Throughout the semester, we will be busying ourselves with practical questions posed by the reality of our lives: “Will there be a war soon?”, “How can we enhance firm growth? “Who on Earth will give me a job?” But today I would like to address a far more pressing issue, one that has haunted me for years. Tell me, is James Bond a gentleman or a cad? Late last year, armed with paper and pen, I marched to the nearest cinema late to catch “Die Another Day” in pursuit of evidence to resolve this issue once and for all.
After 40 years and 20 productions1, Ian Fleming’s creation still manages to engage and excite us. We don’t watch James Bond to critique the acting skills or even to follow the plot, we go for the charming predictability and the predictable charm of the man who is Bond. James Bond.
The setting this time? Scorching fire and chilling ice in North Korea, Hong Kong, Cuba, London, Iceland. Encircled by evil megalomaniacs Toby Stephens (Gustav Graves) and Rick Yune (Zao), as well as lethal beauties Halle Berry (Jinx) and Rosamund Pike (Miranda Frost), Pierce Brosnan (James Bond) seemed as settled and at ease in his role since his debut in “Goldeneye” years ago. His mission? Something to do with satellites and global domination…but I digress, let us return to the matter at hand.
According to “The Oxford American Desk Dictionary”:
gentleman: A chivalrous or well-bred man. A well-mannered and considerate man with high standards of proper behaviour2.
So, where can we find evidence of this in James Bond? Why don’t we start with honour? In the beginning of the “Die Another Day”, we see our hero tortured in a dank dungeon for 14 months as his captivators try in vain to extract information from him. Defiantly, he states: “I don’t compromise”. And consider the scene where he rushes to rescue a drowning Jinx in an icy cavern in Iceland. He certainly didn’t need to – sentimentality and time are rather costly elements in the world of espionage. In fact, he even broke the windshield of his dashing Aston Martin as he performed this heroic act. This is just more proof of James Bond’s gentlemanly qualities.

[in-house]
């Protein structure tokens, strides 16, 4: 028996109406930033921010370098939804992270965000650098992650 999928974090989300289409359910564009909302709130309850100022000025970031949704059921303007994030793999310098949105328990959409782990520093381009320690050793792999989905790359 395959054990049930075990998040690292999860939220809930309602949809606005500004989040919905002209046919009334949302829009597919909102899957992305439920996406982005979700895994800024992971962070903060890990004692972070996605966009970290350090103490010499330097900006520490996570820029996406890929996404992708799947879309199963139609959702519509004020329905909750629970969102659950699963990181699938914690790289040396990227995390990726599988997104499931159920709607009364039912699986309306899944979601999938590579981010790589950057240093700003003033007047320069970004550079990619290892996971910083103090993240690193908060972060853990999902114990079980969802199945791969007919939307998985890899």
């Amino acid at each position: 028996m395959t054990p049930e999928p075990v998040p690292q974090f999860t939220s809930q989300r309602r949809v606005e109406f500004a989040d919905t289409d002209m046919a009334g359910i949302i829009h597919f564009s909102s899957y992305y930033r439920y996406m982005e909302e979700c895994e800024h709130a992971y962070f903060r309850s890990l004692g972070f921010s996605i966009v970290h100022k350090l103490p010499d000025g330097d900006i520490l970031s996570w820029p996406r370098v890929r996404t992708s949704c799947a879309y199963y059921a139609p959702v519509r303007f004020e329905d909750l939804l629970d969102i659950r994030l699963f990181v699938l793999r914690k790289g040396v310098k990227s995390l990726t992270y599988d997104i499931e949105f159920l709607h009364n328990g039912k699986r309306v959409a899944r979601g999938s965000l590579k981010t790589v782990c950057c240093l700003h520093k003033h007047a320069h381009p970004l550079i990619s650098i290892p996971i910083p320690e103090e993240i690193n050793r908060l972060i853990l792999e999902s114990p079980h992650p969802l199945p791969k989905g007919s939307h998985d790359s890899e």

Another gentlemanly thing one notices is that James Bond fights fairly. He never seems to creep up behind his assailants, attack them when their backs are turned, and go home to put his feet up. Even though, quite easily, he could. There is always an honest show of fists, some sort of duel from which, eventually and inevitably, he emerges victorious. Yes, this is definitely more supporting evidence for Bond the gentleman.
Finally, let us never forget that as the scenes unfold, apart from one or two fight scenes, James Bond is always dressed with impeccable taste.
But wait! Let us not get swept away by Bond the gentleman just yet. We must try to analyze our character more deeply…
cad: A man whose behaviour is unprincipled or dishonourable3.
After spending 14 months in the dungeon at the beginning of “Die Another Day”, James Bond is freed. Immediately after, a physical examination reveals a liver that isn’t in the best condition. Even 14 months on the wagon seem unable to save James from all the vodka martinis. Even after this latest brush with death, our beloved spy falls into the inconsiderate routine of upsetting the intricate gadgets in Q’s laboratory. Is that becoming of a gentleman? In all the movies, James Bond always seems to take the liberty to do whatever he pleases, a trait that could be deemed dishonourable indeed.
Perhaps above all, James Bond has been seen to regularly exhibit raw, inconsiderate machsimo around fair, helpless damsels. From “Dr. No” (1962) to “Die Another Day” 2002, James continues to love them and leaves them. In “Goldfinger”, he even abandoned one fair damsel when she had been shot by an assailant! Oh no, James Bond is a cad!
Now, now let us not jump to any conclusions. We just have to admit that we are back where we started – in a state of confusion. It is at times like these that I start to question the question. Do we have to arrive at a definite conclusion? Maybe I should stop procrastinating and start working on nagging assignments. No, no–Maybe this state of confusion isn’t so bad after all. Could it be that James Bond’s character is just one of those things in life that we’ll never understand? Maybe we don’t really want to. Maybe we just need more evidence. Tell me, when is James Bond next gracing the silver screen?
1Information based on information at www.imdb.com
2Definition of “gentleman”: “The Oxford American Desk Dictionary”
3Definition of “cad”: “The Oxford American Desk Dictionary”